There’s an unwritten rule in column journalism that you shouldn’t date the material by affixing it to a holiday boresighted by the publication date or, heaven forbid, even on that date. I mean, what’s more pathetic than noticing in February a piece of commentary tied to Thanksgiving traditions or something tied to the rites for Spring while you’re facing a driveway full of snow? (Or, that very reference in July when it’s 110 degrees and 200% humidity?) As the great philosopher F. Bueller said, “Life moves pretty fast.”Well, too bad: This should arrive out in that great digital world on Christmas day, when most of us are resting peacefully with family and friends, perhaps exercising your Control-Alt-Delete fingers trying to set up that new Dell. (Dude, you’re getting fatal errors!) With that coincidence, I’ll break the rule. Just once.So, what does a motor-minded aviator want for Christmas?For starters, I want some truly new engine technology in general aviation. Let’s start by defining that with my pet theory: For piston-driven aircraft powerplants, what I define as technological lethargy concerns the ancillaries. I believe that our current engines, when assembled properly with good-quality parts (not always a given), are suitable to the task. (Friends of rotary, steam, external-combustion or any other kind of engine, please hold your ire to the end.) What’s more, the airplanes we have are built for them: They fit, they weigh about the right amount (not an ideal amount, surely, but their size and heft has been accounted for), and represent known quantities in terms of durability, vibration (important to the propeller as well as the passengers) and cooling requirements.Instead, I think a properly built “Lyconental” is a good base for advanced injection and ignition. I’ve been watching this category carefully and am ready to jump in, if not with the whole body then at least with a toe or two. My own airplane is powered by an Experimental-category, four-cylinder, IO-390, built by Barrett Precision Engines from kit components sold by Lycoming. There are no non-Lycoming parts in the engine but all the major components have been inspected and many of them have been improved in small ways before assembly. It is, I think, at the heart a robust engine with good power.But it is still driven by a pair of fixed-timing magnetos and fed by a mechanical fuel-injection system that requires a lot of my attention. Thanks to something called a purge valve, this system is easier to hot-start than many Lycomings, but it’s still not easy. You need just the right combination of throttle, mixture, degree of prime and, sometimes, the amount of time you leave the purge valve in the cutoff position — no fuel runs to the engine — to get it lit. I’m as romantic as the next guy, and I’ll smile and nod when I hear about the trials of starting big-inch radial engines from those who have done so — and, no doubt, embellished the tale — but enough is enough. Someone pointed out recently that if the average pilot’s Toyota was this hard to start, he’d trade it in without a second thought.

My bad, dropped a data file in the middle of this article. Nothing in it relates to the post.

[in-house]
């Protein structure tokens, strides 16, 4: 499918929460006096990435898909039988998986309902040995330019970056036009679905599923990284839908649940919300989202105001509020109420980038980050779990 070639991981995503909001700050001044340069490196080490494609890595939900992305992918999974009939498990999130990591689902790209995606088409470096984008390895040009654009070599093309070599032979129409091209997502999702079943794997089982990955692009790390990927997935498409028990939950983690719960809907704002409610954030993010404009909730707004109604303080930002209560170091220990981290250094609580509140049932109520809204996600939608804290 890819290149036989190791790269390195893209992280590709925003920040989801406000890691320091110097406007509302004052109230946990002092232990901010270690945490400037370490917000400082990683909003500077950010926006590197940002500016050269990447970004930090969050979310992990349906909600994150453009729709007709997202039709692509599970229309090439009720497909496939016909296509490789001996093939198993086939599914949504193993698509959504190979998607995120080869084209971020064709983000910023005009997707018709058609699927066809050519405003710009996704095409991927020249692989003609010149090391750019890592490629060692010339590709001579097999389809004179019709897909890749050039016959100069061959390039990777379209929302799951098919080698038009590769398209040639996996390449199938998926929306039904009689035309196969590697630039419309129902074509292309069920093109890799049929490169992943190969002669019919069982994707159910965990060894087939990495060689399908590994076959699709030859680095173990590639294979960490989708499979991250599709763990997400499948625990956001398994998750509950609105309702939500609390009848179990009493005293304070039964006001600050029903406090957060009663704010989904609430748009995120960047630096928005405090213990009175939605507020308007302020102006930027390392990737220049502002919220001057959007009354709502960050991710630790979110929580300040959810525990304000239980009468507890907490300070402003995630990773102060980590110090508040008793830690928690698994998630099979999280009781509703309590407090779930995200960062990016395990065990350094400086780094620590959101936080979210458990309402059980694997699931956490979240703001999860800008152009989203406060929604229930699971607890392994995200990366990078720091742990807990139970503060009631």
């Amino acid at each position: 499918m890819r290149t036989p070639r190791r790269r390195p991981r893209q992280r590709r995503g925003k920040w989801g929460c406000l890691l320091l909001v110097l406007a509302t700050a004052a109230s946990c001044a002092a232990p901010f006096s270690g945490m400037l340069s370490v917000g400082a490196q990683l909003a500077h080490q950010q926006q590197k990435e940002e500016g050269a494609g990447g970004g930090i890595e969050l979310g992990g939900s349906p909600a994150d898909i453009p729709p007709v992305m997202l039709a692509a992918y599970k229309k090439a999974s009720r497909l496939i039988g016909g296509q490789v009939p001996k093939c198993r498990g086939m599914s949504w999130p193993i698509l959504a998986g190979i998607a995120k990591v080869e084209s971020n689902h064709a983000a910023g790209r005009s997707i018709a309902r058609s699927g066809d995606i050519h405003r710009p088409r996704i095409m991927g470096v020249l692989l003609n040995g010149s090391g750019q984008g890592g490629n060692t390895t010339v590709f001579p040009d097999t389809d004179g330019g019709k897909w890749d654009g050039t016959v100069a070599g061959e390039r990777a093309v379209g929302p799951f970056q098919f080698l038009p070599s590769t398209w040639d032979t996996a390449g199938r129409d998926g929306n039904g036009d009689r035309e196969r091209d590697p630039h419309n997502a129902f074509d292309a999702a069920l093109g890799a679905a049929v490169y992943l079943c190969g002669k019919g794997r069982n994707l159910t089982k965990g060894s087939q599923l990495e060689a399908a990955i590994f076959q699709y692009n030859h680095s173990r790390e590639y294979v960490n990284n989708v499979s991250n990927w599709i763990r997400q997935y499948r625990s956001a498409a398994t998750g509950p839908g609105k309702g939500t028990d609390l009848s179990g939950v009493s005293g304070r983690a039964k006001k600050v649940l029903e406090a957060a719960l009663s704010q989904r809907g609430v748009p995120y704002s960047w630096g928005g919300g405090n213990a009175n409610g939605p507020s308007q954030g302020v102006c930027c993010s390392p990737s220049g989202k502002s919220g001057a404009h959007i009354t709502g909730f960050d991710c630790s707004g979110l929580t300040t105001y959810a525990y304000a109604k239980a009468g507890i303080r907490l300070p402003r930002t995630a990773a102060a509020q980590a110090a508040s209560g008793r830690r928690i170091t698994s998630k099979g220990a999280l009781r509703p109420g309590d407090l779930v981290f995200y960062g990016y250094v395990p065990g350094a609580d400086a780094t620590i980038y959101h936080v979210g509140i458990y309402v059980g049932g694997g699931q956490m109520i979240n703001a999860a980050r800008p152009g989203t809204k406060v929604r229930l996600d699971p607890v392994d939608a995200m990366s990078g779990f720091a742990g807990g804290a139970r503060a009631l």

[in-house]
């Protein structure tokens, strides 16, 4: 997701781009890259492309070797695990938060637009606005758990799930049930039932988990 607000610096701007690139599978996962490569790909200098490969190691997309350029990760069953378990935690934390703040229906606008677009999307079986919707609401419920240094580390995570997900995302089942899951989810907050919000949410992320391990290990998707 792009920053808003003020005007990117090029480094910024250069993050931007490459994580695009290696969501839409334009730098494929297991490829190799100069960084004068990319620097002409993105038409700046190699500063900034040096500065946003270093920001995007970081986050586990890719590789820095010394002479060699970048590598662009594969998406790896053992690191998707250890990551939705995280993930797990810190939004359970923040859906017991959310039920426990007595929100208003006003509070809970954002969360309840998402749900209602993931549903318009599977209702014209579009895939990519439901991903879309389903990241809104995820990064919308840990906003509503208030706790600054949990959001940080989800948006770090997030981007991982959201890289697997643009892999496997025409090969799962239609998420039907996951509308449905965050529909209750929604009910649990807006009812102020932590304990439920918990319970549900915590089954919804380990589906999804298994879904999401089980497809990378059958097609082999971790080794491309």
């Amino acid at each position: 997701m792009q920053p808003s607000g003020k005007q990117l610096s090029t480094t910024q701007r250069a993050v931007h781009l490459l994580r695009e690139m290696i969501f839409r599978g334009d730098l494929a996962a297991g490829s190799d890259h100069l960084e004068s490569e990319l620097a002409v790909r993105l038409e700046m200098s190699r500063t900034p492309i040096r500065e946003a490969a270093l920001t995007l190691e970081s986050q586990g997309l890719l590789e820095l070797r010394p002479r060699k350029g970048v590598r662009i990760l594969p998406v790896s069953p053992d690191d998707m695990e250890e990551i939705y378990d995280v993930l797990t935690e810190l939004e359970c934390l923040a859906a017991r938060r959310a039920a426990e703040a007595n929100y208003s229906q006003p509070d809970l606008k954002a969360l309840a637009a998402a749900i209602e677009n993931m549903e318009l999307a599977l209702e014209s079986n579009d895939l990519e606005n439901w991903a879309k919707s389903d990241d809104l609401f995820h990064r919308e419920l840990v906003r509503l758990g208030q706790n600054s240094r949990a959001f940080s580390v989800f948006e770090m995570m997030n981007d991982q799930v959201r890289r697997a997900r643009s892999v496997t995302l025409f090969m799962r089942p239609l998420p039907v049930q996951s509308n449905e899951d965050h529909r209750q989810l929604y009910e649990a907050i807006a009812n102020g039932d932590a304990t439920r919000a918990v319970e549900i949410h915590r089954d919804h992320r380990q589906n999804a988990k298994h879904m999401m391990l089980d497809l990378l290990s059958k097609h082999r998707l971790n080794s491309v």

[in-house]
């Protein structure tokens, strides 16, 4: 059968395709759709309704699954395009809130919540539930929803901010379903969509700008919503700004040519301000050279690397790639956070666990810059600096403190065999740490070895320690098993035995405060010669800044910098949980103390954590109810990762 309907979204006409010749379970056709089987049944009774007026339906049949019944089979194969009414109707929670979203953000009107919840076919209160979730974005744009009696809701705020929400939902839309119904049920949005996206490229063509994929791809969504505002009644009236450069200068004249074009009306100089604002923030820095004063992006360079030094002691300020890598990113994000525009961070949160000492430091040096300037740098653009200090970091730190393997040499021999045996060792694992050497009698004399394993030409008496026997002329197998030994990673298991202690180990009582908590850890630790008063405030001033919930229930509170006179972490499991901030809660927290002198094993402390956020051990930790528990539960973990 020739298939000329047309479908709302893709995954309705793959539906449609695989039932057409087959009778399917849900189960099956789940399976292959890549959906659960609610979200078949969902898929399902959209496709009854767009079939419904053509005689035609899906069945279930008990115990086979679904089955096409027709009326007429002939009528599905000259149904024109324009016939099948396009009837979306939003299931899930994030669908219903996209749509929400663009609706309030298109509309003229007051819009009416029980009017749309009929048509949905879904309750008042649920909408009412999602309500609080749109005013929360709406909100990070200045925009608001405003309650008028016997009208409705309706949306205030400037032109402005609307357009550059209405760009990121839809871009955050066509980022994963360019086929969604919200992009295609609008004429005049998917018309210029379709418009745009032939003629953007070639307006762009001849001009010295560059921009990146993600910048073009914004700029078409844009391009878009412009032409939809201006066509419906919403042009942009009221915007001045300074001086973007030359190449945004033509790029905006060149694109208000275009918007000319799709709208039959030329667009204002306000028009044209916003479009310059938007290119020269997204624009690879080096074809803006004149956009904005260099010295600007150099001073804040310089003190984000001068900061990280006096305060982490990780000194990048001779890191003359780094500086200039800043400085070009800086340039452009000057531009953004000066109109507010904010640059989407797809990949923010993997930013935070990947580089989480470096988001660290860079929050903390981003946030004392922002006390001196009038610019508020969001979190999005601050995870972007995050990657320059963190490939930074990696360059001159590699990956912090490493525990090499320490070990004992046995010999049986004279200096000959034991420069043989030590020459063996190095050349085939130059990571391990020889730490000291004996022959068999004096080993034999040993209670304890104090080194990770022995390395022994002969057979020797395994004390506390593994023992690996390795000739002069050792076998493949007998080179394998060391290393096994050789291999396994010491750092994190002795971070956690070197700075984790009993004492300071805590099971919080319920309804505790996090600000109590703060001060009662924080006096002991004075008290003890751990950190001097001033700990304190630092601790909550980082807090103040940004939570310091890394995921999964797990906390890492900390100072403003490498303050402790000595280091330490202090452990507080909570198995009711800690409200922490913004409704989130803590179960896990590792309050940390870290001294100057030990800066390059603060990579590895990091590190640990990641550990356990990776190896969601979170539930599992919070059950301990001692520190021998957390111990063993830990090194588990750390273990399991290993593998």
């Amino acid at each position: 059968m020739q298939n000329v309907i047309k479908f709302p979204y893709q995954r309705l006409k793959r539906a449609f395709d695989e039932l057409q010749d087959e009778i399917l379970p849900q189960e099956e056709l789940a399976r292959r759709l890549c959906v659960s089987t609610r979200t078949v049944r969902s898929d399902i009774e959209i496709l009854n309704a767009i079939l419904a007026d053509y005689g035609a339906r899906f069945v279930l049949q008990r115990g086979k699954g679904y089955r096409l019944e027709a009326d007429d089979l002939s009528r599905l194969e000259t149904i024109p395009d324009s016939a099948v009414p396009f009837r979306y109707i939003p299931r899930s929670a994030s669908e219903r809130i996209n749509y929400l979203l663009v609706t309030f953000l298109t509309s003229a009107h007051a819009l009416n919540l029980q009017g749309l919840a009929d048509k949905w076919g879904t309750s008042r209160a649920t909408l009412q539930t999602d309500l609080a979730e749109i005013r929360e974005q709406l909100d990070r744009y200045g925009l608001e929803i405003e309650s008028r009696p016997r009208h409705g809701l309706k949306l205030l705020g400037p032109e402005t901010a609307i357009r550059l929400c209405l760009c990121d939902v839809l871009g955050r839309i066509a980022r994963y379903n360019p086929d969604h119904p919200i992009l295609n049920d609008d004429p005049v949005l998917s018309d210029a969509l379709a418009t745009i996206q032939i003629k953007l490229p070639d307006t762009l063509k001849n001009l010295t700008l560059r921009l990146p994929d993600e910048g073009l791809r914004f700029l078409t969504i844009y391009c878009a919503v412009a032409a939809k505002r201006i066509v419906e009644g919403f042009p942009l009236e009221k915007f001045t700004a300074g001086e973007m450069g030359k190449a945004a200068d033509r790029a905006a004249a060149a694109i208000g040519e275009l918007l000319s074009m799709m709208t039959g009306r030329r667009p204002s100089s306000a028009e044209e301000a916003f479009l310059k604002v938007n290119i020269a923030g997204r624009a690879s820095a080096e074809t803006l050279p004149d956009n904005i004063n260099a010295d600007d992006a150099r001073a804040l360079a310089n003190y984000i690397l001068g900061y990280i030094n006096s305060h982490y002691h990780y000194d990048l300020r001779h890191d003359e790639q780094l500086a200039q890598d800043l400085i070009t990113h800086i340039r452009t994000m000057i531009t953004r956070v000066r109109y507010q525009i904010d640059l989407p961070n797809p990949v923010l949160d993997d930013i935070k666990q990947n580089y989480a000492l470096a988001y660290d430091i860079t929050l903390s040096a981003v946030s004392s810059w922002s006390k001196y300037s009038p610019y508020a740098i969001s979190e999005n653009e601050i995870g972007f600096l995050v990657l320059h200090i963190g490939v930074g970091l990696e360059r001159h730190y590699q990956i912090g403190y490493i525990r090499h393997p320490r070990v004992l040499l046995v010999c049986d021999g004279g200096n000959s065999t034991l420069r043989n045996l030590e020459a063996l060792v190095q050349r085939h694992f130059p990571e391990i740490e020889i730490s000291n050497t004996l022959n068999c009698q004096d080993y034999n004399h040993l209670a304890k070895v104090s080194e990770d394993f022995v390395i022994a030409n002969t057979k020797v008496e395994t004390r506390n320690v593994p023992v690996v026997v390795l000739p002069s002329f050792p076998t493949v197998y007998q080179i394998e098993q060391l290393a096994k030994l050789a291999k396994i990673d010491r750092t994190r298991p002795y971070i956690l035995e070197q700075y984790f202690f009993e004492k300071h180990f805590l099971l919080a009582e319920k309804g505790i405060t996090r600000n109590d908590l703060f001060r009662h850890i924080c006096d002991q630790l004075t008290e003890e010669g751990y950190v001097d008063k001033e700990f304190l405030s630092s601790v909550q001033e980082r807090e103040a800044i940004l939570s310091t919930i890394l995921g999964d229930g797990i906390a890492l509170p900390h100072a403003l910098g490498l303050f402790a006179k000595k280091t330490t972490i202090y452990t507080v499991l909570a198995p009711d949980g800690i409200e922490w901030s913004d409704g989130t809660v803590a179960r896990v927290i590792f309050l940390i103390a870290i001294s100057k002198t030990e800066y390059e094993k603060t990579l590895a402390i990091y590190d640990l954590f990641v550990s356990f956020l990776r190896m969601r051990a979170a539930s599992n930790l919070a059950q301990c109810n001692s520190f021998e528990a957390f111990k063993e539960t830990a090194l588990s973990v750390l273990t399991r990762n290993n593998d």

So electronic ignition has been on my mind. For Experimentals, there are several brands, but the one in my sights is the E-Mag and P-Mag by E-MAG Ignitions for a couple of reasons. One is that the devices are intended to directly replace mags on the engine itself. Some of the other electronic ignitions require remote boxes, a place to put the coils … lots of small things that add time to the installation. Not that it’s a deal killer, but I’ve had my fill of unintended consequences in mounting new equipment; it’s really difficult to foresee what you’ll want to install next and to make suitable accommodations for it.So the P-Mag and E-Mag bolt to the engine, that’s swell. The difference is that the E-Mag is externally powered and the P-Mag contains a small internal generator used when ship’s power is lost; it normally does not operate on this generator and, in fact, can’t be started on it because the come-in speed is 800 engine RPM.In a nutshell, the P-Mag/E-Mag combo have a simple logic to ignition timing. Below a certain RPM, timing occurs at or near Top Dead Center, which is necessary for starting. After the engine starts, the timing is set according to a simple table, with advance increasing with rpm. These devices can also monitor manifold pressure, retarding timing slightly at high MP (hence high power) and advancing at low MP. So far so good, but the units have no idea about mixture strength, and here’s where the ignition needs to be tweaked the most. A lean mixture simply burns slower, and to gain the most efficiency running lean-of-peak EGT (LOP) is to advance the timing. But that same timing set, used rich of peak, can lead to disastrously high cylinder pressures, high CHTs and, no doubt, high wear.
Automatic Fuel Control